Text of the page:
Starring Alain Moussi, Jean-Claude Van Damme, Dave Bautista, Darren Shahlavi, Gina Carano, Georges St. Pierre, TJ Storm, Sara Malakul Lane
Fight Choreography by Larnell Stovall
Directed by John Stockwell
This is a particularly difficult film to attempt to review objectively; it’s a remake of the original, with many of the story beats the same, and still stars the main actor now in a supporting role, plus has one of the cheesiest/best dance scenes in the history of ever. Plus, I really liked the original, if for nostalgia’s sake.
Alain Moussi now takes over the role of Kurt Sloane, who serves as a fight assistant to his successful karate champion brother Eric Sloane (Shahlavi). When mysterious fight promoter Marcia offers Eric a lot of money and the chance to face Tong Po (Bautista), a Kickboxing Muay Thai champion, Eric accepts, much to the dismay of Kurt. Eric goes to Thailand, and Kurt eventually follows, only to see his brother killed in the ring by Tong Po. Seeking revenge, Kurt tries to murder Tong Po, but with the help of a local cop (Lane) he hides at the home of Eric’s trainer, Master Durand (JCVD). There Kurt learns how to kick a ton of ass and finally is good enough to challenge Tong Po to a duel to avenge his brother…
The film pretty much follows many of the beats of the original film, except for the beginning, which I won’t spoil here except to say that we first meet Kurt Sloane in a very dark place. There is a little time jumping, and the story doesn’t really allow me to connect to Kurt’s pain over his brother’s death, because their relationship isn’t touched on very much. Also a little baffling was the romance (sex) Kurt has with Liu, the Thai cop. It seems to just pop out of bloody nowhere, and there is no real resolution to it. Alain Moussi does a good job of playing Kurt Sloane, but doesn’t quite have the charisma that JCVD had in the same role. Speaking of which, JCVD was great every time he was onscreen, and in fact so much so I wish Master Durand was simply THE Kurt Sloane retired to train Kickboxers. JCVD even gets into a few scraps that show he’s still got it, but that’s no real surprise. I wonder now if JCVD being in the film hurts it rather than helps it.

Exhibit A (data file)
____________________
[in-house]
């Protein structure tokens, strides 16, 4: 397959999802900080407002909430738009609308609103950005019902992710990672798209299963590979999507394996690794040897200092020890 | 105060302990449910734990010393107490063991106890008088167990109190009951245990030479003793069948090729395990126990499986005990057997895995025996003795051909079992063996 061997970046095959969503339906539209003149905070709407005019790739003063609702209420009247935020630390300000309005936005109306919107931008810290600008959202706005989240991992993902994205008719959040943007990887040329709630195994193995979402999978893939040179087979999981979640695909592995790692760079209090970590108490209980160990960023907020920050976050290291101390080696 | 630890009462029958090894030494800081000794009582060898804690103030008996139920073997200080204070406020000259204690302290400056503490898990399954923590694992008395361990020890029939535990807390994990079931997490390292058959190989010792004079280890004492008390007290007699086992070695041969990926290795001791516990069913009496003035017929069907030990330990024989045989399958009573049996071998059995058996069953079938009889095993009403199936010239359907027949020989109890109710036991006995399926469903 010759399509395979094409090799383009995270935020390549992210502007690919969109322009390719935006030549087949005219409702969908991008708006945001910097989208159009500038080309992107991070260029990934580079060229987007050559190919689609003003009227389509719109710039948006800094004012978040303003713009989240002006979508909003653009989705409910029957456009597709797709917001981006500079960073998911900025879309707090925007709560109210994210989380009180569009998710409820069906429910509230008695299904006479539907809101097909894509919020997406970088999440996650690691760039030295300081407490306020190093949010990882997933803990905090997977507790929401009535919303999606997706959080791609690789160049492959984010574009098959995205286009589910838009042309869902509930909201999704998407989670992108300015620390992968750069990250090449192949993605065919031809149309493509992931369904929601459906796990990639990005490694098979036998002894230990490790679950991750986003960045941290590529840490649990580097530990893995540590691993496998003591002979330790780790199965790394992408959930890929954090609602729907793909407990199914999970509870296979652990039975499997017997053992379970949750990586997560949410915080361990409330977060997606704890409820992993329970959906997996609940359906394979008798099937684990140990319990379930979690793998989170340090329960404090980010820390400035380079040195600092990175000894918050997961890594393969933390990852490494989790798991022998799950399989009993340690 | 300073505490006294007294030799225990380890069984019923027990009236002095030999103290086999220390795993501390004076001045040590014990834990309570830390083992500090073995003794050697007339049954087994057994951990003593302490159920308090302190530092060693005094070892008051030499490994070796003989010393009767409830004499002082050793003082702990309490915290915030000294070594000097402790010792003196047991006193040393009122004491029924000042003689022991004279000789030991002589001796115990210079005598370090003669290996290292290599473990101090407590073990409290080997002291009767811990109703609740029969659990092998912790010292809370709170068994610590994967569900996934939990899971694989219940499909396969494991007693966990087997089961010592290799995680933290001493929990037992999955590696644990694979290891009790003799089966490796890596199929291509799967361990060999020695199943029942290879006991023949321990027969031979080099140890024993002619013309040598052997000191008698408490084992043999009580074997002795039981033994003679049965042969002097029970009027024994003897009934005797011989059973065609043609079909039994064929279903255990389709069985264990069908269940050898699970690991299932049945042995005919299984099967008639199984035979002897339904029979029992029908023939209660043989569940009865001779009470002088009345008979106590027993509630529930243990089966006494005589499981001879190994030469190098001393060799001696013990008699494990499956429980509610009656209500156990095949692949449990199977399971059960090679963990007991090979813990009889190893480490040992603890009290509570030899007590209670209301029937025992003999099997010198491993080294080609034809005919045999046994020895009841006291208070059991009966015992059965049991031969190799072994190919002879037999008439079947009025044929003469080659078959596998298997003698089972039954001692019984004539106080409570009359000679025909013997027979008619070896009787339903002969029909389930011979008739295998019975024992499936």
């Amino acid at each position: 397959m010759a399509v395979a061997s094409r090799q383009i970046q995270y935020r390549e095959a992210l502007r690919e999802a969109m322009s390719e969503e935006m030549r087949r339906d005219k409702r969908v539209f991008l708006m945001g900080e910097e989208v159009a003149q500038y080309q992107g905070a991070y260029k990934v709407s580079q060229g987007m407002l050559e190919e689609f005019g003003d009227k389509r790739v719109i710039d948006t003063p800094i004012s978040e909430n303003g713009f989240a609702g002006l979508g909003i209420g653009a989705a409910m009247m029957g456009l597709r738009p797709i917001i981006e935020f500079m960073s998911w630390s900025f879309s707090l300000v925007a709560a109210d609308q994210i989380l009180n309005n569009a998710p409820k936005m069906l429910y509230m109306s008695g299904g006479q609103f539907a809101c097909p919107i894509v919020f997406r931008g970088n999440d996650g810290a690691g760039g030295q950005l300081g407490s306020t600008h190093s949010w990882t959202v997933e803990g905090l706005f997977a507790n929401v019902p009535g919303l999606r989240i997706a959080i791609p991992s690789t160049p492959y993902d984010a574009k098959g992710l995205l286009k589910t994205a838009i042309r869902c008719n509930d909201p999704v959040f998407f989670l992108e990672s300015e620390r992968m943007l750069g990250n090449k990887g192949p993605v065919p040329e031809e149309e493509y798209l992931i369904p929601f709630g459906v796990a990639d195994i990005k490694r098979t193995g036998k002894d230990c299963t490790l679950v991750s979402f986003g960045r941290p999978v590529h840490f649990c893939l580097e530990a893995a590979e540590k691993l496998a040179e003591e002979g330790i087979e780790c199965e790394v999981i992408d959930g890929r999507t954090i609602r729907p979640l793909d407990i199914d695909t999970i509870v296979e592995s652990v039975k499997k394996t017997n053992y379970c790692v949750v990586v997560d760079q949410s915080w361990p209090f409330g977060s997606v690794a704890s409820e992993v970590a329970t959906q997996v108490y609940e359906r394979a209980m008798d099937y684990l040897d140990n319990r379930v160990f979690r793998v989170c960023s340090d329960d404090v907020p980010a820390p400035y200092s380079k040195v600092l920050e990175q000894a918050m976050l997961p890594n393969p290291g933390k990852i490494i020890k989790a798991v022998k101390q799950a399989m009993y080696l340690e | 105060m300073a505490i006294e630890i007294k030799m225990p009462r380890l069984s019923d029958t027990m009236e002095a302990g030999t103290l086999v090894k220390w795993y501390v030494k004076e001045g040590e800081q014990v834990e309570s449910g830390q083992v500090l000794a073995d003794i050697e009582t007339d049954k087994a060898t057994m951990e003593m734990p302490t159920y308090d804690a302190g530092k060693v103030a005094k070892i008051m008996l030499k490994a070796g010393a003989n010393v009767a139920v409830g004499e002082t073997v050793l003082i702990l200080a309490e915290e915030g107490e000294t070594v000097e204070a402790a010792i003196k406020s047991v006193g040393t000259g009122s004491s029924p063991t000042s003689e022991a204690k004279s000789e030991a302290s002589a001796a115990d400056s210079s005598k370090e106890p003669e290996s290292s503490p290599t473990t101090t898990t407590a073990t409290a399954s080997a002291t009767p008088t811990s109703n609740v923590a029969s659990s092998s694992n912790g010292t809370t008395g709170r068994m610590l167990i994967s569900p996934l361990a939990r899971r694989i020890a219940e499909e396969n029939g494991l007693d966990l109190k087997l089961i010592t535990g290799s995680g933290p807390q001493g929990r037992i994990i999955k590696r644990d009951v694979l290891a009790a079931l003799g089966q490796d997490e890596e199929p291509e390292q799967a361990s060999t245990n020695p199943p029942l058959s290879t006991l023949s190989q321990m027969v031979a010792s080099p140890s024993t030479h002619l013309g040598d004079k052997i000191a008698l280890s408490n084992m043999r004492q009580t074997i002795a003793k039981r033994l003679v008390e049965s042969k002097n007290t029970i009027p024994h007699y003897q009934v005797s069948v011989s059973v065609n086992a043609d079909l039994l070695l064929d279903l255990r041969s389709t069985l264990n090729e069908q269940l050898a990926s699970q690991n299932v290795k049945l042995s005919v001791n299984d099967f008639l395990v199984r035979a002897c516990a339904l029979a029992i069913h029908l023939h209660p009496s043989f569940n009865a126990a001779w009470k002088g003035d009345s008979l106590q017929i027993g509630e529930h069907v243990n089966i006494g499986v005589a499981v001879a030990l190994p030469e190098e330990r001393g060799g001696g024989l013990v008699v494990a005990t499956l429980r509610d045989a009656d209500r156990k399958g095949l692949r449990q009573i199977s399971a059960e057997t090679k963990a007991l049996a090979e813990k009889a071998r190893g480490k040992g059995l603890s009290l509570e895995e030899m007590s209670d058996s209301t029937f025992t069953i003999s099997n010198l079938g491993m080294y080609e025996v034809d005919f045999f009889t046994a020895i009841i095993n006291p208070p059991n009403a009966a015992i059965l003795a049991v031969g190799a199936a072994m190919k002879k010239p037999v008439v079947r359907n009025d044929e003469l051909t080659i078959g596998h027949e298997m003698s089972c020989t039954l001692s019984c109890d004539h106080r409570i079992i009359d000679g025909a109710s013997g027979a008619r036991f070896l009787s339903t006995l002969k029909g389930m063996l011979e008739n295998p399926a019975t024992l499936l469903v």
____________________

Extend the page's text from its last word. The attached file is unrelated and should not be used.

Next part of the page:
The late, great Darren Shahlavi, in his final role, is far too underutilized as Eric Sloane. I wish the film had not strayed from the original and kept Eric alive, which would have meant seeing a lot more of Darren. Gina Carano is in the film but is a complete waste. Her character could have been played by anyone. Sorry, if I see a prime Gina Carano in the credits of a film, I damn well expect to see her kick someone’s ass. The same can be said for Georges St. Pierre, who does have a few fight scenes, but there is one glaring edit of one of his fights— or some incident—that left me baffled as the film makes no explanation as to how he suddenly has a broken arm after seeing him fairly healthy not many scenes before. Dave Bautista is okay as a much more menacing and intelligent Tong Po, but in the end he’s nothing more than a standard cookie-cutter baddie. Sara Malakul Lane is a stunningly beautiful woman, but her character doesn’t bring much to the story, except to slow things down too much with a useless side story.
The place where Kickboxer: Vengeance truly surpasses the original are the fight scenes, which many, and well shot and edited, and really gives Alain Moussi a chance to shine, but in the wake of Muay Thai films like Ong Bak or The Protector, some of it feels a little derivative. The best fight in the film, to me, is the fight between JCVD and Moussi. JCVD has better choreography here than I’ve ever seen this side of No Retreat, No Surrender.
The film was dedicated to Darren Shahlavi, and I was really happy to see they did that.
Yes, we are treated to JCVD’s original bar dance again, along with a side by side of Alain trying the same thing during the closing credits. Sorry, but JCVD STILL wins that dance-off, Alain!
What else did this film need? Stan Bush. No, really. Stan Bush for the win.
Kiai-Kick’s Grade: 6.5
Kickboxer: Vengeance has its moments, but reminds me too much of the original, but JCVD shines in a limited role. Alain Moussi grew on me as the film went on. Any chance we see Sasha Mitchell in Kickboxer: Retaliation? I hope so.